Thomas Cook removes Egypt hotel guests after UK couple dies
British tour operator Thomas Cook said it is removing all its customers from a hotel in Egypt after a UK couple staying there died in unexplained circumstances and other guests fell ill.
The company said late Thursday it was unclear what caused the deaths of the Britons, reportedly in their 60s, who had been staying at the Steigenberger Aqua Magic Hotel in the Red Sea resort of Hurghada.
Thomas Cook added in a statement that all of its other customers staying at the Steigenberger, reported to be 301 by the BBC, had the choice of relocating to another hotel in Hurghada or returning home.
It said it was "deeply saddened" by the deaths of the two guests.
"The circumstances of their deaths are still unclear," Thomas Cook said.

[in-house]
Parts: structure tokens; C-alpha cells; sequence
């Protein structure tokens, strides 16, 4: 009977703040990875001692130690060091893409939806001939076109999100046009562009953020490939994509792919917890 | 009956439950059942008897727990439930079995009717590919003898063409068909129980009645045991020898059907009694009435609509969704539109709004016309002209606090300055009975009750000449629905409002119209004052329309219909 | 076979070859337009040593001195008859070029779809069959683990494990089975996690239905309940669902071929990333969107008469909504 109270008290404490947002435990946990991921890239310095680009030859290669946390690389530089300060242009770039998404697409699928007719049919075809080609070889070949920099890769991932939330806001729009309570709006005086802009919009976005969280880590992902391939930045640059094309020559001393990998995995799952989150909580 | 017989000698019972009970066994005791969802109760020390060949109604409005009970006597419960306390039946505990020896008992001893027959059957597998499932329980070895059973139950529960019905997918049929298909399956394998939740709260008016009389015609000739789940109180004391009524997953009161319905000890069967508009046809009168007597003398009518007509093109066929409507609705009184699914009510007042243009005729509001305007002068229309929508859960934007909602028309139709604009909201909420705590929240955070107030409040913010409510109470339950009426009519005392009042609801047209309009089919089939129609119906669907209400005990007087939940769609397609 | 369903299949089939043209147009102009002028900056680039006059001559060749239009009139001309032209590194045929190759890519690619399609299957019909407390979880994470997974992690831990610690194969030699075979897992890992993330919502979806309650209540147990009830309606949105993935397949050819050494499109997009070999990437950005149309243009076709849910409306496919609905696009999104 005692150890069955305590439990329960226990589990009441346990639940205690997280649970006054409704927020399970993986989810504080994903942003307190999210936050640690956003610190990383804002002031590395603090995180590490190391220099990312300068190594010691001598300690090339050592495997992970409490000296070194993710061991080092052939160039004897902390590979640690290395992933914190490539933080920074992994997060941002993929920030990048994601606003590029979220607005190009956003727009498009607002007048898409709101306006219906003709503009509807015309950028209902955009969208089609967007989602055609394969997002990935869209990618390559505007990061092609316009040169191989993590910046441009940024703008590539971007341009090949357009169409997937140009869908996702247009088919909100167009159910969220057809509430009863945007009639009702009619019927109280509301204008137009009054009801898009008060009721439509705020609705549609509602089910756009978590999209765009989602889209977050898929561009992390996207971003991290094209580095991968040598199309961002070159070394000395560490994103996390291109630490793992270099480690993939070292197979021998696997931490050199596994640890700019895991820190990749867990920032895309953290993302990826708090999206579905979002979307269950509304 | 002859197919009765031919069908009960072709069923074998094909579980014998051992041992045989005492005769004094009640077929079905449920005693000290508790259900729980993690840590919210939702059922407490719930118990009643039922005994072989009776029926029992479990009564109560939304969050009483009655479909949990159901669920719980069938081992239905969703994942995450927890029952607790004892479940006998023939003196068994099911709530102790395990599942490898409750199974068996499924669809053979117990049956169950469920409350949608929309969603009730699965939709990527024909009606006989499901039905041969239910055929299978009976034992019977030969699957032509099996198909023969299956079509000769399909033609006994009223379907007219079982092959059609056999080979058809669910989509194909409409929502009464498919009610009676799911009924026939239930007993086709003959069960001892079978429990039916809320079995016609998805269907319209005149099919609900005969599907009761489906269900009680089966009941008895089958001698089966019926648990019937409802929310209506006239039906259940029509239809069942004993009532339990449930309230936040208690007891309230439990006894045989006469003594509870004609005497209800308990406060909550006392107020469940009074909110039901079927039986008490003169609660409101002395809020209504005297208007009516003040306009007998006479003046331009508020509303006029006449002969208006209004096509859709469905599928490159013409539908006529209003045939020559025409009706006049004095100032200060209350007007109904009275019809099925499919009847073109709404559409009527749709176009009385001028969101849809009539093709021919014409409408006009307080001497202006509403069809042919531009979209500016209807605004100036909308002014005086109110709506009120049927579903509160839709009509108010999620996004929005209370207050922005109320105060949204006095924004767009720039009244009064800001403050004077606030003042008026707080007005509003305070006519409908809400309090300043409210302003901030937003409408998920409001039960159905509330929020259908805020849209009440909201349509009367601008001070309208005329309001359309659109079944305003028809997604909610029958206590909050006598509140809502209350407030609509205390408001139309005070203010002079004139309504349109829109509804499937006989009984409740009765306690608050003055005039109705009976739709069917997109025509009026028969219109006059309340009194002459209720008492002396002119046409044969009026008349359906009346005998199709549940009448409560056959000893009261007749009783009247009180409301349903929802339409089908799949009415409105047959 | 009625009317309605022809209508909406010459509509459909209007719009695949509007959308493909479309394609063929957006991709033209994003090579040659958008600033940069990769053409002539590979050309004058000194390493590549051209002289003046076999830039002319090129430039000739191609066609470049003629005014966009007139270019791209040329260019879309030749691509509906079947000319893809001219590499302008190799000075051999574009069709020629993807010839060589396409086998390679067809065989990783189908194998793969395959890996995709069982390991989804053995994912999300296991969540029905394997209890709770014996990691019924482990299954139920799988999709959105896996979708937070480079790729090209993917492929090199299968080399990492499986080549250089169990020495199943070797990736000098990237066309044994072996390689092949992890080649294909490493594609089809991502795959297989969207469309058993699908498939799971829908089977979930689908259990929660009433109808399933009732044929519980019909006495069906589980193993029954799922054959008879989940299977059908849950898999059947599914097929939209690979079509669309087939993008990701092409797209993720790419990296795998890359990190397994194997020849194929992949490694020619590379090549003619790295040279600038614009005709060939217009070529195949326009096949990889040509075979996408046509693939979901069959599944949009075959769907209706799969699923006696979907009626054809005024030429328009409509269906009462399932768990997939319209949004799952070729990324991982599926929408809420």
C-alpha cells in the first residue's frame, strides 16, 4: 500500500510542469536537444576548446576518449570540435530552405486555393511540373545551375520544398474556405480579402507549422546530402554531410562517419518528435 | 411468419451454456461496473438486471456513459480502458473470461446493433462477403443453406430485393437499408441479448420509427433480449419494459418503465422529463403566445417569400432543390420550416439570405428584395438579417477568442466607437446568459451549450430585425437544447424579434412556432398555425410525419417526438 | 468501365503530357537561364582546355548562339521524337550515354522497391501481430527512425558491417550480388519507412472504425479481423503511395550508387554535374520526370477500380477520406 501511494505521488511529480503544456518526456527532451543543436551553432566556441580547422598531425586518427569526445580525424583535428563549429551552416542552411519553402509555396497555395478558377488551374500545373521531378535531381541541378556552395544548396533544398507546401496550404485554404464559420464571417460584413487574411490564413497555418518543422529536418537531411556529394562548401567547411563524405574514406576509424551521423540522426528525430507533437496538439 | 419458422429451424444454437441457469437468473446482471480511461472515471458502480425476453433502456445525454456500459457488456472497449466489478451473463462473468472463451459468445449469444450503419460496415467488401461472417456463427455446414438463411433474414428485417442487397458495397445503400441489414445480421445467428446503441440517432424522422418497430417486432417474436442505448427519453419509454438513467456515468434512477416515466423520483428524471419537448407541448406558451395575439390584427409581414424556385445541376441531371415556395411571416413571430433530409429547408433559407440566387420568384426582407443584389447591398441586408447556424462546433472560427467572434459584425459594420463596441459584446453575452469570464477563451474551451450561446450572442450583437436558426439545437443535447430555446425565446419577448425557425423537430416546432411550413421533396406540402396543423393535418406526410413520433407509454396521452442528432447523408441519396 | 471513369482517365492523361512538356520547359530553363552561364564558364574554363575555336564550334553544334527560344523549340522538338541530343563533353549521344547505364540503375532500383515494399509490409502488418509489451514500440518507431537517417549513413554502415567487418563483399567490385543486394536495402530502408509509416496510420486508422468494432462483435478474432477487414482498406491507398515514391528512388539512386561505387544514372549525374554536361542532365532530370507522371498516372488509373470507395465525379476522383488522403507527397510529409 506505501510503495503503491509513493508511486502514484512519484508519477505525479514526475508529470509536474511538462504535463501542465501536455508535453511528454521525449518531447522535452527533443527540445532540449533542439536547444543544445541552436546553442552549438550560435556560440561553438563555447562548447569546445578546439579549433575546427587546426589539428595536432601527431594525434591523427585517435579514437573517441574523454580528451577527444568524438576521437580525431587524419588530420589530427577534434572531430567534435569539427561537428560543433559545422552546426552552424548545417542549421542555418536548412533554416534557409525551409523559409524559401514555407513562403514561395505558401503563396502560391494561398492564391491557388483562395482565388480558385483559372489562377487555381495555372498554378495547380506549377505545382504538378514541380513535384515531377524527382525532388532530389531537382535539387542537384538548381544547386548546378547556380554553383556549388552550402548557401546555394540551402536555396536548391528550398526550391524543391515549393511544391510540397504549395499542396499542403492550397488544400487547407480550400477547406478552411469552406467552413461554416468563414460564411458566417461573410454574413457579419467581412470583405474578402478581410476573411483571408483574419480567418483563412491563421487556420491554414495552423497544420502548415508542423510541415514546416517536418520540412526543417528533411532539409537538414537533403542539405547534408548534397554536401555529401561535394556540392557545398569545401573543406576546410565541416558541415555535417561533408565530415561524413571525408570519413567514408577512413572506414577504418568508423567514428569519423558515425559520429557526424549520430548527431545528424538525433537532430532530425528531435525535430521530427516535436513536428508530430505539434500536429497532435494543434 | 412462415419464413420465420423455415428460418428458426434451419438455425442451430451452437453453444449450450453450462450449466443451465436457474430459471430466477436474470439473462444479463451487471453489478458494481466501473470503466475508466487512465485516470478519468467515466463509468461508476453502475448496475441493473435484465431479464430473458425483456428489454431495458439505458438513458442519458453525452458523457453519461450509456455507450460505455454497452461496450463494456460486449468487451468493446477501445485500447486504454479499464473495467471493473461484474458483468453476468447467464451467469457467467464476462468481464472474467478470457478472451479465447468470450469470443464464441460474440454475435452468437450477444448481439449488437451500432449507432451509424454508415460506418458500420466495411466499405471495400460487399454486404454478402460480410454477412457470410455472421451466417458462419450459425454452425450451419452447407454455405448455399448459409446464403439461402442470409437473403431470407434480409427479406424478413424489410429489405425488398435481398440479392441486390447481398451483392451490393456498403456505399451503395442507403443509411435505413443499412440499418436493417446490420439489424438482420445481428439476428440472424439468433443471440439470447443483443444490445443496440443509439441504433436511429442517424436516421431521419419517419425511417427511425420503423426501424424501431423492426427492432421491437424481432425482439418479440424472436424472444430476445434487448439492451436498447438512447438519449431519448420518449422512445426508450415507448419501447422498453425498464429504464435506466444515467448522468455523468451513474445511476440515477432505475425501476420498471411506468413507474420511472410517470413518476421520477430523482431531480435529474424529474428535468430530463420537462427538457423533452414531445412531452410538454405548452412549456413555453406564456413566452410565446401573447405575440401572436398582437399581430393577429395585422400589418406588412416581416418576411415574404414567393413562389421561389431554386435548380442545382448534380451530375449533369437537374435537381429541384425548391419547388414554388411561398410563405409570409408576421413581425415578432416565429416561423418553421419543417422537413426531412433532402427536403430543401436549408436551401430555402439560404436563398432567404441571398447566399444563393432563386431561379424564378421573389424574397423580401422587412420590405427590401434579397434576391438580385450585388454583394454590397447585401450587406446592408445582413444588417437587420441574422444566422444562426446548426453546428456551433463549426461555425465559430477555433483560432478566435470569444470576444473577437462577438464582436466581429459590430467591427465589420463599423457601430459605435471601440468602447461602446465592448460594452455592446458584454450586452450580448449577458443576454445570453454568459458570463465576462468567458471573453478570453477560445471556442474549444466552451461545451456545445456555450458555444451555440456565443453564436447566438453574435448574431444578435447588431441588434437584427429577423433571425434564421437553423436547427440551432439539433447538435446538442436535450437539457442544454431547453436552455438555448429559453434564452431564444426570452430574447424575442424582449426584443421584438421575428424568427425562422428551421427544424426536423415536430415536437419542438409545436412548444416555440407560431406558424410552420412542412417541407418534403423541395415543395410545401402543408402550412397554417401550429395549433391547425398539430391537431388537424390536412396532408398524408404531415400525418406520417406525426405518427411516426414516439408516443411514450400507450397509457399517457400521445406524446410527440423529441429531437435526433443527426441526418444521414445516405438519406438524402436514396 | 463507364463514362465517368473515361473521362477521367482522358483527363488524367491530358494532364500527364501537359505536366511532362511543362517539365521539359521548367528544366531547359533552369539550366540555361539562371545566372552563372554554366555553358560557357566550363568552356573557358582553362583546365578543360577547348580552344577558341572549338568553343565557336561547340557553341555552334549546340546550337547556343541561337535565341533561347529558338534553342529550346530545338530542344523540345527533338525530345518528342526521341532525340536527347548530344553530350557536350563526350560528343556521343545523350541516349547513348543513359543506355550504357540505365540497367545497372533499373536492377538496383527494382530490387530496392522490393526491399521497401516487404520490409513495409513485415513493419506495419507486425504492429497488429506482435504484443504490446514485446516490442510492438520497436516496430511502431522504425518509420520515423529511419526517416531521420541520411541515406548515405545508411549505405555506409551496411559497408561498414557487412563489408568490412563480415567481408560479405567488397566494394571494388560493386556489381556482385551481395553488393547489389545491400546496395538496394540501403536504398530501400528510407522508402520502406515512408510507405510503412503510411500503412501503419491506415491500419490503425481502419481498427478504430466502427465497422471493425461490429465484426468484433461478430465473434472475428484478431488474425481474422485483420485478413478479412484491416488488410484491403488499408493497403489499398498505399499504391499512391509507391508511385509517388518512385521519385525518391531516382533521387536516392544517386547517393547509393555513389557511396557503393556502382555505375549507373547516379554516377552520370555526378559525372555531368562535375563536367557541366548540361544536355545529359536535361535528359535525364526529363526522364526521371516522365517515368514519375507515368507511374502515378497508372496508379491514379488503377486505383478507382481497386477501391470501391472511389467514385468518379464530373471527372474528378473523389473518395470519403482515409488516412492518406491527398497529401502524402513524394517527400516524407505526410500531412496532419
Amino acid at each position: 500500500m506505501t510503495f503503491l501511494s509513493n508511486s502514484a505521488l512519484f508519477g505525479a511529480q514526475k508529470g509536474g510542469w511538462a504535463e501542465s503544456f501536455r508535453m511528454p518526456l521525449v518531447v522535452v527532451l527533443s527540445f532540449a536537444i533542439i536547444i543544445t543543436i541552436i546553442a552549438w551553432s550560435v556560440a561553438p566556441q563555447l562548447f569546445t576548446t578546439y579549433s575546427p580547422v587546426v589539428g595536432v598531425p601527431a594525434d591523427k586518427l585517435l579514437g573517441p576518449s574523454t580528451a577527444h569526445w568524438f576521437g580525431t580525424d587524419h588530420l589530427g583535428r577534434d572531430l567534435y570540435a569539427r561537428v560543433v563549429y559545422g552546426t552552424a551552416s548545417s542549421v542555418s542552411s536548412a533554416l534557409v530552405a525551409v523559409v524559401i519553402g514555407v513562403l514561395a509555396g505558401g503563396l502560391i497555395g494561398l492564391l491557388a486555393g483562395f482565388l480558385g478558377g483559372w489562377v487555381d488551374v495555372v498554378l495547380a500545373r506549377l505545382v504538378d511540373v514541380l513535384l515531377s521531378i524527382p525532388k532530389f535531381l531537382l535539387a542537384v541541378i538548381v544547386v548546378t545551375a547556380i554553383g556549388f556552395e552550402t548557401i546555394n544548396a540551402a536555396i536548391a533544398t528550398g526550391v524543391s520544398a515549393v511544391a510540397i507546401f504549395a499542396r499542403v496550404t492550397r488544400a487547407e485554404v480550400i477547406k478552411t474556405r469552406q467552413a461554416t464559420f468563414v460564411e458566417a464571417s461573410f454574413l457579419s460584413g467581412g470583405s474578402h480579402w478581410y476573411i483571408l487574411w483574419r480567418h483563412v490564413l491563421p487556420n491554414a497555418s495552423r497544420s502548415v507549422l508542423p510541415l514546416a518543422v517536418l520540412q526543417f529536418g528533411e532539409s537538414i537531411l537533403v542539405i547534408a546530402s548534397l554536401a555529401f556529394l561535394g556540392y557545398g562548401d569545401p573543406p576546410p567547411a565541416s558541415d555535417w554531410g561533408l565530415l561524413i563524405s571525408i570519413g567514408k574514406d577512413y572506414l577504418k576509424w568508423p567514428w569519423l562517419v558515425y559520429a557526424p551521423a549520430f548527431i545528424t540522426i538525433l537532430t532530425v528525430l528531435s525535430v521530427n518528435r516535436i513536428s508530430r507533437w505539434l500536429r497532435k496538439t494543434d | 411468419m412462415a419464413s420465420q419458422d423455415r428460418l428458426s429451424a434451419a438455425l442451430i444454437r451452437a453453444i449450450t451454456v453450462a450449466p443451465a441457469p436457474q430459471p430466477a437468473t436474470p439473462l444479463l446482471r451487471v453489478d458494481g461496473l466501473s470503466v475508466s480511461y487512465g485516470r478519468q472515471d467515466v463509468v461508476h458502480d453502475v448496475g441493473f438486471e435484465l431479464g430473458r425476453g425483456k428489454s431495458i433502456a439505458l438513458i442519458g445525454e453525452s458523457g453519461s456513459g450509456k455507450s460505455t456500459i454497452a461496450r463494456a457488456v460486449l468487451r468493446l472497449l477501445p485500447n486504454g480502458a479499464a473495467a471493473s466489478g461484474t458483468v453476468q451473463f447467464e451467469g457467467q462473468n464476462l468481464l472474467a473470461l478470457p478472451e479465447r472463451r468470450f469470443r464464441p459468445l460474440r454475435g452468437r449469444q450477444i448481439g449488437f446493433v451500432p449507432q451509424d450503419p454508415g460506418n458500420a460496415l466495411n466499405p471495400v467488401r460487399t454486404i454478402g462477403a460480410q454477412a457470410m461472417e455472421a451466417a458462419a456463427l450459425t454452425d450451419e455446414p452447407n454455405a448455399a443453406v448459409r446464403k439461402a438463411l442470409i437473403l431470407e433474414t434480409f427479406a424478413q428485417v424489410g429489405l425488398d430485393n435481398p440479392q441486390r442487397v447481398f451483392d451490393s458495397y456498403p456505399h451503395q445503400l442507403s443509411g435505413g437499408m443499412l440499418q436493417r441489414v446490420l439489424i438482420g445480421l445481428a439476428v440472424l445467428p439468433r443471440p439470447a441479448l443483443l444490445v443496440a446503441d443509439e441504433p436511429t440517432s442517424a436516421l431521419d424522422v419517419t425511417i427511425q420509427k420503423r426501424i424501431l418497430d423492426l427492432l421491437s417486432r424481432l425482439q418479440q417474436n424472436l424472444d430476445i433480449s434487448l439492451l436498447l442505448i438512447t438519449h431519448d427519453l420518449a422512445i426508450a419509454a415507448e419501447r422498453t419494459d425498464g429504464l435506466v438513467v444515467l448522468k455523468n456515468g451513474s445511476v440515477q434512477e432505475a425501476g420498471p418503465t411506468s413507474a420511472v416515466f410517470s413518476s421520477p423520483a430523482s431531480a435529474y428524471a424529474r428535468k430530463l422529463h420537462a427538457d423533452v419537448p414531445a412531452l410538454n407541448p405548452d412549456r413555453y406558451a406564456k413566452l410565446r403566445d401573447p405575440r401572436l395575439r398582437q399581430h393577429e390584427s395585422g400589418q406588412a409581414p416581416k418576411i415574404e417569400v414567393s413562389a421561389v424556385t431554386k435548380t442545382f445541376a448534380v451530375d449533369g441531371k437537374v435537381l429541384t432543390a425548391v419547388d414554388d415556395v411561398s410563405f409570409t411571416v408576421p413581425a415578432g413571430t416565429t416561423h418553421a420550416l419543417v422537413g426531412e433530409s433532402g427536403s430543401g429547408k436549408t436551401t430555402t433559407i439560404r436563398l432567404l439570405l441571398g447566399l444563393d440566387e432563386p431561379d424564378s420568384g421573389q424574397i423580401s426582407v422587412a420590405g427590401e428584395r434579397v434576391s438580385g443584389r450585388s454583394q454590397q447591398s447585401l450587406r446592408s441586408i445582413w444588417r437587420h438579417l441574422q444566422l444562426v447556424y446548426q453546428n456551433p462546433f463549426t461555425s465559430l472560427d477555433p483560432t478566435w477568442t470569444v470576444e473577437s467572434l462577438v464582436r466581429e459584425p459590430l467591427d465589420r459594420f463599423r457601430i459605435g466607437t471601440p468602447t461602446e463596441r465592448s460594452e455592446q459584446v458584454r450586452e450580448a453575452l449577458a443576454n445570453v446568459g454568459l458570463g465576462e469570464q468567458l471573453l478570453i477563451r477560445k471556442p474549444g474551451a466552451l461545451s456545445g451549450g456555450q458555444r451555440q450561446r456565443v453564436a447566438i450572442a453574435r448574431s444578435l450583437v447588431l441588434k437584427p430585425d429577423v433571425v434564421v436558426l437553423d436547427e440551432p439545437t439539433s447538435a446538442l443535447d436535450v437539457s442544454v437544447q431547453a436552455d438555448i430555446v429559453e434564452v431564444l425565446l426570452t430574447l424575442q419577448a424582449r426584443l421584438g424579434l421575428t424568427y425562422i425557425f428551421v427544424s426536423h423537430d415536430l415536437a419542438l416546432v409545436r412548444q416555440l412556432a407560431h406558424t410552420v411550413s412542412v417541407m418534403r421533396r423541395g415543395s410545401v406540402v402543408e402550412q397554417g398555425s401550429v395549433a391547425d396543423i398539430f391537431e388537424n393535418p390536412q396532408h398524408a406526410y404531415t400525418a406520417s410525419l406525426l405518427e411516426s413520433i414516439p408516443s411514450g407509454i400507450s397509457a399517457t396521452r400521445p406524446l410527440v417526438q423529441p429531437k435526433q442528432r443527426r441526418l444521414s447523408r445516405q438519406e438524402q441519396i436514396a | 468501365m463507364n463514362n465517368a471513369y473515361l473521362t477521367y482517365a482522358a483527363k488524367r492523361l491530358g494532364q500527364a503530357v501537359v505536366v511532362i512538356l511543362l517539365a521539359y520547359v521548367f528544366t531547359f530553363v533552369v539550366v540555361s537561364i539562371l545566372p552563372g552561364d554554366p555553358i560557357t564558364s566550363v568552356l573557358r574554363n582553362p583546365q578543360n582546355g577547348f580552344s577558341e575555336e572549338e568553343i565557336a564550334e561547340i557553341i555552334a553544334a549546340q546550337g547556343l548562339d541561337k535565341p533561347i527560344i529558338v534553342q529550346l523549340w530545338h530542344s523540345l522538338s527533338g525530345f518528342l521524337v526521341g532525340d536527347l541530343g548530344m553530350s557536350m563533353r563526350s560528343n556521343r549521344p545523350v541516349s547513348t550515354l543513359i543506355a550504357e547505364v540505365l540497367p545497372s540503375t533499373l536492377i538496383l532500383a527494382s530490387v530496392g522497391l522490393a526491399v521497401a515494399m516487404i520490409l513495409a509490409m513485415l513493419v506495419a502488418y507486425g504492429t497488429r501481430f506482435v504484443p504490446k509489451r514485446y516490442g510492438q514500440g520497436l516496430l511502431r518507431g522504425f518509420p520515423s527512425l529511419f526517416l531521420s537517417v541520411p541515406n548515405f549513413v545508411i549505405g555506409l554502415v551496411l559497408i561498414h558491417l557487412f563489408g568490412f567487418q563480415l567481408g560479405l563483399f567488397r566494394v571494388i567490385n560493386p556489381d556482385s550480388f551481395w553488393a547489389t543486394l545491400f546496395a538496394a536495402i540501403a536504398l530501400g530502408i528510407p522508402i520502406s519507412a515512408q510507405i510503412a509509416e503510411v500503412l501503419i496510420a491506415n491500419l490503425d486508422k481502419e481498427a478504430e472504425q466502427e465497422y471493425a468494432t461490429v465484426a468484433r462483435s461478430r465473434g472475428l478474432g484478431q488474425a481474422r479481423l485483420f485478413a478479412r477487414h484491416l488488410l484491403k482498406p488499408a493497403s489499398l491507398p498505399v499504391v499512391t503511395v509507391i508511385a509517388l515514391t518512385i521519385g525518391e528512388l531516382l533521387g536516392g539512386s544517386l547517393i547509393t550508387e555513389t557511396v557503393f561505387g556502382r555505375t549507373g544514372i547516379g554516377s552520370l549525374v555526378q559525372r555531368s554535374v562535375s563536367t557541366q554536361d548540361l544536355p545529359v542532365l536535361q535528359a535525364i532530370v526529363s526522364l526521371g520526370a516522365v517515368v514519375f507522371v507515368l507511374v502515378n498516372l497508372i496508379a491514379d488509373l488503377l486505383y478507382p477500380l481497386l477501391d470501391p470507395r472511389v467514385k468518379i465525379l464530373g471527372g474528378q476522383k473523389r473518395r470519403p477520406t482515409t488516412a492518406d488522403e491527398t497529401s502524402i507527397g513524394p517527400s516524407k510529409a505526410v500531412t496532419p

"We have also received further reports of a raised level of illness among guests. Safety is always our first priority, so as a precautionary measure we have taken a decision to remove all our customers from this hotel."
Red Sea governor Ahmad Abdallah told AFP that the couple, who were on holiday with their daughter, had died on Tuesday.
The BBC identified them as John Cooper, 69, and his wife Susan, 63, a Thomas Cook employee. The couple were from the town of Burnley, northwest England.
Abdallah said the man died in hospital after suffering exhaustion, followed by his wife who collapsed at the hotel on hearing the news.
The governor ruled out "criminal motive".
Thomas Cook said customers due to travel in the coming weeks to the hotel -- which the tour operator gave a 96-percent rating in an audit last month -- would be offered alternative holidays.
Egypt's key tourism industry has been recovering from a devastating blow in 2015 when jihadists bombed a Russian airliner carrying holidaymakers from the Red Sea resort of Sharm el-Sheikh, killing all 224 on board.